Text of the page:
In keeping with my recent theme of tall things painted like small things (as in last month’s post about the No. 2 Pencil Smokestack), this week I bring you a water tower painted like a can of mushrooms.
It seems apropos of nothing at its location, so I decided to check into it. Turns out, there used to be a mushroom grower at the site and this was its water tower. The grower operation was founded by one Charles Savery of Pennsylvania. With a name like Savery, he pretty much had to do something in the food industry, dontcha think?
Actually, mushrooms were his third career, after a lumber yard in Philly and then a mining stock brokerage in Denver. His office was in, whaddaya know, the Mining Exchange Building, which part of my post was about last week.
Savery opened the mushroom business in 1922 in downtown Denver, but the locals complained about the strong manure smell. I guess that old saying about keeping mushrooms in the dark and feeding them horse shit is actually true! Anyway, he moved it to the Westminster area where the water tower now stands. In fact, the water tower served the operation itself. For lots and lots of information about Savery and his life, plus several interesting historical photos, including the mushroom growing sheds and a portrait of Savery himself, along with everything you ever wanted to know about mushroom farming, click here.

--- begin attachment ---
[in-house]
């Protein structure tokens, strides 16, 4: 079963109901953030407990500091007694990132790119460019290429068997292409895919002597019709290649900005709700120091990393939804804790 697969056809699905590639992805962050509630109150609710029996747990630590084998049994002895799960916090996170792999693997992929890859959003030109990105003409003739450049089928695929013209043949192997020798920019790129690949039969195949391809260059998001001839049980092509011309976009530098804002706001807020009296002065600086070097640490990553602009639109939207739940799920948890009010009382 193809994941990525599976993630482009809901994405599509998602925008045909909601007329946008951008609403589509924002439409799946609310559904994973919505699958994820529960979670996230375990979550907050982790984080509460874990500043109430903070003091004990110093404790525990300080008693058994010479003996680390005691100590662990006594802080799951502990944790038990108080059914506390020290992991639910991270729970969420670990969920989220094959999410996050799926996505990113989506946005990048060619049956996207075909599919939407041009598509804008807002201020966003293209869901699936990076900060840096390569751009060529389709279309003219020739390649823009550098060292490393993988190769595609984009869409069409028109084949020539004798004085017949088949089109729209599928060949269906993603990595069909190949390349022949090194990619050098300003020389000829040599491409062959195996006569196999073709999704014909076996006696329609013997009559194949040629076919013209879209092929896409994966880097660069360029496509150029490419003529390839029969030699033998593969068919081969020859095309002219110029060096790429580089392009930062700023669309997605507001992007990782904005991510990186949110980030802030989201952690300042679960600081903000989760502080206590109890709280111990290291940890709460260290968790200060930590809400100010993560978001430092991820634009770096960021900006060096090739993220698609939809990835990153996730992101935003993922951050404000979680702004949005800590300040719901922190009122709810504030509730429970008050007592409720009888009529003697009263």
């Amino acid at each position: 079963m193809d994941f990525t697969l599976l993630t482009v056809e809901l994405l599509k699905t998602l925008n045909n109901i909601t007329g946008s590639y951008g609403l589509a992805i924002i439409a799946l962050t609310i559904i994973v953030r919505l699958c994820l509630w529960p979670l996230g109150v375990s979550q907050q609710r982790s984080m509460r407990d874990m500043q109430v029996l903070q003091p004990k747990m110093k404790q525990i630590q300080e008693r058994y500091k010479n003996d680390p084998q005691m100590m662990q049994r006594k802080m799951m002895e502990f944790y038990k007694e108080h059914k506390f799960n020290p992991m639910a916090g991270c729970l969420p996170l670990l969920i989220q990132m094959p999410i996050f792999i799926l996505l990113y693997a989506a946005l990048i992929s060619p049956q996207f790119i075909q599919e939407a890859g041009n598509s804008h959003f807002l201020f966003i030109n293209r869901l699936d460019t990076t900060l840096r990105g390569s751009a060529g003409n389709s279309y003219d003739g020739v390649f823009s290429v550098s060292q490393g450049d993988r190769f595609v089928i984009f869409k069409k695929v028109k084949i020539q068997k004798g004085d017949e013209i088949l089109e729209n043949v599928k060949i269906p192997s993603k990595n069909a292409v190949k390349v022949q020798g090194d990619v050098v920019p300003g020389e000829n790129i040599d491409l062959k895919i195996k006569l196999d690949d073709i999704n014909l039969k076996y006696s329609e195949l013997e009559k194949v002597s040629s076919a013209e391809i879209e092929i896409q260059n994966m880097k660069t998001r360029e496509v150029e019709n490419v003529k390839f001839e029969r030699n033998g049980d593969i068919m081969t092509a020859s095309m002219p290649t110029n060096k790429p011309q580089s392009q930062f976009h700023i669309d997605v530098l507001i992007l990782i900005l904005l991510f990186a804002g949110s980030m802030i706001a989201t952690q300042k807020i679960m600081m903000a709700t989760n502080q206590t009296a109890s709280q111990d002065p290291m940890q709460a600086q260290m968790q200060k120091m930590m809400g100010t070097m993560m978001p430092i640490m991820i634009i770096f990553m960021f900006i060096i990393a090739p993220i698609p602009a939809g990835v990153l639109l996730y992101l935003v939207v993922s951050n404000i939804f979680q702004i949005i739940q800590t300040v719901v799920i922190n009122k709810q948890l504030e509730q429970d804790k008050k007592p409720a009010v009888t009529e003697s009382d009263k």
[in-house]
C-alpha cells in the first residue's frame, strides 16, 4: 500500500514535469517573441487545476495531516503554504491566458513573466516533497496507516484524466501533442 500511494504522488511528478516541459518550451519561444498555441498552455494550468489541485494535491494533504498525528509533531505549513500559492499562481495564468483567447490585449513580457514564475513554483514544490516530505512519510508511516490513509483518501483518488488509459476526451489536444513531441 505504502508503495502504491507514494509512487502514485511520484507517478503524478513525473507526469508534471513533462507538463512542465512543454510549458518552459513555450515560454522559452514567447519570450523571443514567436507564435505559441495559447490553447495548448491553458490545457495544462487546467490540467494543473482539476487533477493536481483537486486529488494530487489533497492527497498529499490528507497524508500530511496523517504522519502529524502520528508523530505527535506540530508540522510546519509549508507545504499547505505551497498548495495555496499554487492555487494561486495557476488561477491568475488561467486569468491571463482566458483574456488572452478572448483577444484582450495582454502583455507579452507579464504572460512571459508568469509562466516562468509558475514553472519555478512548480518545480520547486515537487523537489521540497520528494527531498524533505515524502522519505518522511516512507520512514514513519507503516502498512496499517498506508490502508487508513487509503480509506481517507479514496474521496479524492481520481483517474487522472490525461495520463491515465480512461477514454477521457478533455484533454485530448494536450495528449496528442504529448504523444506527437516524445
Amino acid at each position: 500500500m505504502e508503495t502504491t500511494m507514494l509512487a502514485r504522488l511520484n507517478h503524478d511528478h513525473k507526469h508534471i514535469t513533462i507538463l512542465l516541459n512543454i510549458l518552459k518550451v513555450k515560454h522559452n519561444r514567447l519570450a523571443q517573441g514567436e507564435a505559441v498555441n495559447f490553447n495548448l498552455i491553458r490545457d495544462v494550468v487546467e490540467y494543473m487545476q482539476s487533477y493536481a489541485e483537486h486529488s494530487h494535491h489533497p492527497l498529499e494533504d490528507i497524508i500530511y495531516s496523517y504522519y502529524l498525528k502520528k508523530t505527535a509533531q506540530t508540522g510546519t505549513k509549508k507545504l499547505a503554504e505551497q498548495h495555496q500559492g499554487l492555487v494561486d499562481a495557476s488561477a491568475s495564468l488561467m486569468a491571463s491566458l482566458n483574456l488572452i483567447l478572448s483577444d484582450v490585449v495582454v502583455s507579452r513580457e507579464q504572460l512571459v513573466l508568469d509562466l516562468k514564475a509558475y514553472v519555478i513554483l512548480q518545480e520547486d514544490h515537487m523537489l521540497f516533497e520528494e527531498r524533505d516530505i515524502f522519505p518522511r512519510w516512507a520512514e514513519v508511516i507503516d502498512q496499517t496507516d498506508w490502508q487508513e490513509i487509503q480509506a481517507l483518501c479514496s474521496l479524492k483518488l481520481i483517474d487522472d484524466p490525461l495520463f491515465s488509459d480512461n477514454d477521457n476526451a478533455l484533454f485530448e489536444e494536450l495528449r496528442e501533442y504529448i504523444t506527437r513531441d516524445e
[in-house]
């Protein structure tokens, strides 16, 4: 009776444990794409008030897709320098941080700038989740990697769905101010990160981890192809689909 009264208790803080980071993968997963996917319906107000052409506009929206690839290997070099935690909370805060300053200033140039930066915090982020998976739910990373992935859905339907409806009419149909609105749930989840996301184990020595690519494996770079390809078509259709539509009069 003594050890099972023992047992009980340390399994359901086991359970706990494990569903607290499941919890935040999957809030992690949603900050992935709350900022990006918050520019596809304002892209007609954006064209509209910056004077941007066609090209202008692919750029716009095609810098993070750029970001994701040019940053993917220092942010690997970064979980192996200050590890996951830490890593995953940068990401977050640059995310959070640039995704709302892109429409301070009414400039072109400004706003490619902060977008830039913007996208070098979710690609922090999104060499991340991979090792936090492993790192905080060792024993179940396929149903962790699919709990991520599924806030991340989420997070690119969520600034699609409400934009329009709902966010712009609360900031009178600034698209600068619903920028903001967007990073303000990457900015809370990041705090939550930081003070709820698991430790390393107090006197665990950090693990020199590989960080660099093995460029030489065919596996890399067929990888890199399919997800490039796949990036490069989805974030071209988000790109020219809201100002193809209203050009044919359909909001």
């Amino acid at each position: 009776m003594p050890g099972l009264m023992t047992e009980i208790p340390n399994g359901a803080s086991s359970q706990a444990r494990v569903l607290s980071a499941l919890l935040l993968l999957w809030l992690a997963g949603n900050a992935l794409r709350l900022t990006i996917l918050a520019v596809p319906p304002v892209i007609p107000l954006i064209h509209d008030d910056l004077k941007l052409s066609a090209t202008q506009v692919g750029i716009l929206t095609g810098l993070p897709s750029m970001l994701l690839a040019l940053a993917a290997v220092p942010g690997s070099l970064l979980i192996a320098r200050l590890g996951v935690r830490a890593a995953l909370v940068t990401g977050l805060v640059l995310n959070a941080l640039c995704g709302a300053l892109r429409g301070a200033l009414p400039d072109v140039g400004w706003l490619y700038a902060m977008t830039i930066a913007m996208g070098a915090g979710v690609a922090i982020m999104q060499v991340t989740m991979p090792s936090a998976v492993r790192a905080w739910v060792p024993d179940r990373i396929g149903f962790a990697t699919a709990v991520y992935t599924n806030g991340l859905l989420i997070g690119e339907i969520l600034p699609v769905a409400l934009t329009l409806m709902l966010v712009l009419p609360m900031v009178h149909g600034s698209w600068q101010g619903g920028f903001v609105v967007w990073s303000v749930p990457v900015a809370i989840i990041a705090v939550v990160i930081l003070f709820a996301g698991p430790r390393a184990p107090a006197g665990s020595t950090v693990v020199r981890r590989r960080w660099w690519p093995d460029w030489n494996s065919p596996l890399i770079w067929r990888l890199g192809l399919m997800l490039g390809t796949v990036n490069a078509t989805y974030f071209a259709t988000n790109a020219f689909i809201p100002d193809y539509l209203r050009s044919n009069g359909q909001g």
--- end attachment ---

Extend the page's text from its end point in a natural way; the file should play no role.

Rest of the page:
The Savery Savory company supplied mushrooms to a large swath of the country in its day. It operated until 1953 and expanded to several other locations in other states. Savery retired that year and the business closed. All that’s left today is the water tower, which stands next to a playground on the outskirts of a housing subdivision.
Nearby is the Mushroom Pond Open Space. The tower stands just out of the frame to the left of this picture:
The water tower was painted to look like a can of mushrooms, I believe, almost from the first day it was built, around 1925. In the 1950s it even had neon outlines to the letters that lit up at night. I read that it used to have a conical top, but that was removed to make it look even more like a mushroom can. And, because people have realized its historic significance, the paint on the tower has been refreshed in the old design as recently as 2006.
I’m not sure if the water tower is operational anymore; I kind of doubt it. But it is a quirky, fun sight to see as you drive up/down N. Federal Boulevard between 108th and 112th Avenues. And now I know its interesting history. So do you!
Photo for No Apparent Reason: